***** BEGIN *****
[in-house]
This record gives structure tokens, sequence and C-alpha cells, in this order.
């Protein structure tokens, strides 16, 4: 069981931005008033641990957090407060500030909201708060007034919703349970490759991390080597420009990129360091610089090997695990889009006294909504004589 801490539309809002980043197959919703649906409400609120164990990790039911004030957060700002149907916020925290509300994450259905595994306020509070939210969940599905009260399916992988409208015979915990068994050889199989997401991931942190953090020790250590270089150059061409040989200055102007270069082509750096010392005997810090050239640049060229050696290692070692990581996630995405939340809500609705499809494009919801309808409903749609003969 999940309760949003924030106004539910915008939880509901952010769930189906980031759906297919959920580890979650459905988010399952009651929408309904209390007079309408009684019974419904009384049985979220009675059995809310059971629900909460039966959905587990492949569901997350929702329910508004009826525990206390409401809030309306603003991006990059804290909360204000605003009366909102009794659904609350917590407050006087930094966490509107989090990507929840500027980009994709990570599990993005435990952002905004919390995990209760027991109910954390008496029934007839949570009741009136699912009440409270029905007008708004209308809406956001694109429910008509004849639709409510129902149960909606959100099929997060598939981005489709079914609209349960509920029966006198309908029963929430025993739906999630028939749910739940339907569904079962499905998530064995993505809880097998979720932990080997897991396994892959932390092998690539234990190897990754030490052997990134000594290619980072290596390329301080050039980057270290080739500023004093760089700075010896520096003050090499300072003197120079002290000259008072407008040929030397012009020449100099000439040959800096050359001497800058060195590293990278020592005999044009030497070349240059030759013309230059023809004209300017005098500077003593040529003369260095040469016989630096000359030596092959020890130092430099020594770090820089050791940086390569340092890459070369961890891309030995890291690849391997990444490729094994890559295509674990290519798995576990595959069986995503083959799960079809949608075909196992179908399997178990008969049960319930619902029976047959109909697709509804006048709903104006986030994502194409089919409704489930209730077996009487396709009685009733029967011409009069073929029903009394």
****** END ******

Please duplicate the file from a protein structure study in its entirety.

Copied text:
[in-house]
This record gives structure tokens, sequence and C-alpha cells, in this order.
């Protein structure tokens, strides 16, 4: 069981931005008033641990957090407060500030909201708060007034919703349970490759991390080597420009990129360091610089090997695990889009006294909504004589 801490539309809002980043197959919703649906409400609120164990990790039911004030957060700002149907916020925290509300994450259905595994306020509070939210969940599905009260399916992988409208015979915990068994050889199989997401991931942190953090020790250590270089150059061409040989200055102007270069082509750096010392005997810090050239640049060229050696290692070692990581996630995405939340809500609705499809494009919801309808409903749609003969 999940309760949003924030106004539910915008939880509901952010769930189906980031759906297919959920580890979650459905988010399952009651929408309904209390007079309408009684019974419904009384049985979220009675059995809310059971629900909460039966959905587990492949569901997350929702329910508004009826525990206390409401809030309306603003991006990059804290909360204000605003009366909102009794659904609350917590407050006087930094966490509107989090990507929840500027980009994709990570599990993005435990952002905004919390995990209760027991109910954390008496029934007839949570009741009136699912009440409270029905007008708004209308809406956001694109429910008509004849639709409510129902149960909606959100099929997060598939981005489709079914609209349960509920029966006198309908029963929430025993739906999630028939749910739940339907569904079962499905998530064995993505809880097998979720932990080997897991396994892959932390092998690539234990190897990754030490052997990134000594290619980072290596390329301080050039980057270290080739500023004093760089700075010896520096003050090499300072003197120079002290000259008072407008040929030397012009020449100099000439040959800096050359001497800058060195590293990278020592005999044009030497070349240059030759013309230059023809004209300017005098500077003593040529003369260095040469016989630096000359030596092959020890130092430099020594770090820089050791940086390569340092890459070369961890891309030995890291690849391997990444490729094994890559295509674990290519798995576990595959069986995503083959799960079809949608075909196992179908399997178990008969049960319930619902029976047959109909697709509804006048709903104006986030994502194409089919409704489930209730077996009487396709009685009733029967011409009069073929029903009394």